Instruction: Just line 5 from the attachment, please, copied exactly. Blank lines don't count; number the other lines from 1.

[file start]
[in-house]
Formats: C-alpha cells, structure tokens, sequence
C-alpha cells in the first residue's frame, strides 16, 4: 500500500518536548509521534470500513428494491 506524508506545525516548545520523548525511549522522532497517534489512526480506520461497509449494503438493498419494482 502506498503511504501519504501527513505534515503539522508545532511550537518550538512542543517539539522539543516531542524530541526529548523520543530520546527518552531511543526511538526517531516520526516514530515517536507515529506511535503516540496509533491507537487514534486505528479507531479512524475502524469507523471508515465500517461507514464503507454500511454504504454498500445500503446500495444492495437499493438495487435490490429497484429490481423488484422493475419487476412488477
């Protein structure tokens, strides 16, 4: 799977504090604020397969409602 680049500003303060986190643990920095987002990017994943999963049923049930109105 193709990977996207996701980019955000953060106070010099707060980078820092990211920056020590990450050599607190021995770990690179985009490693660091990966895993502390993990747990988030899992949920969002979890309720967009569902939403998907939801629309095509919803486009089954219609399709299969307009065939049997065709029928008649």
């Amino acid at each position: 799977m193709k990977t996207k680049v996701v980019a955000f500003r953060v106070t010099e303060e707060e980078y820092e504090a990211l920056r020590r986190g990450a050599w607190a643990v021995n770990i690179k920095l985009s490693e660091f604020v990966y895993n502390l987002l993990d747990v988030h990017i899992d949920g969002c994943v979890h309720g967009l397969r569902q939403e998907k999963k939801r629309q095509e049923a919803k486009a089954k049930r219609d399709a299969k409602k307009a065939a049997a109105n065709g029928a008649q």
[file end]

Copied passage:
């Amino acid at each position: 799977m193709k990977t996207k680049v996701v980019a955000f500003r953060v106070t010099e303060e707060e980078y820092e504090a990211l920056r020590r986190g990450a050599w607190a643990v021995n770990i690179k920095l985009s490693e660091f604020v990966y895993n502390l987002l993990d747990v988030h990017i899992d949920g969002c994943v979890h309720g967009l397969r569902q939403e998907k999963k939801r629309q095509e049923a919803k486009a089954k049930r219609d399709a299969k409602k307009a065939a049997a109105n065709g029928a008649q």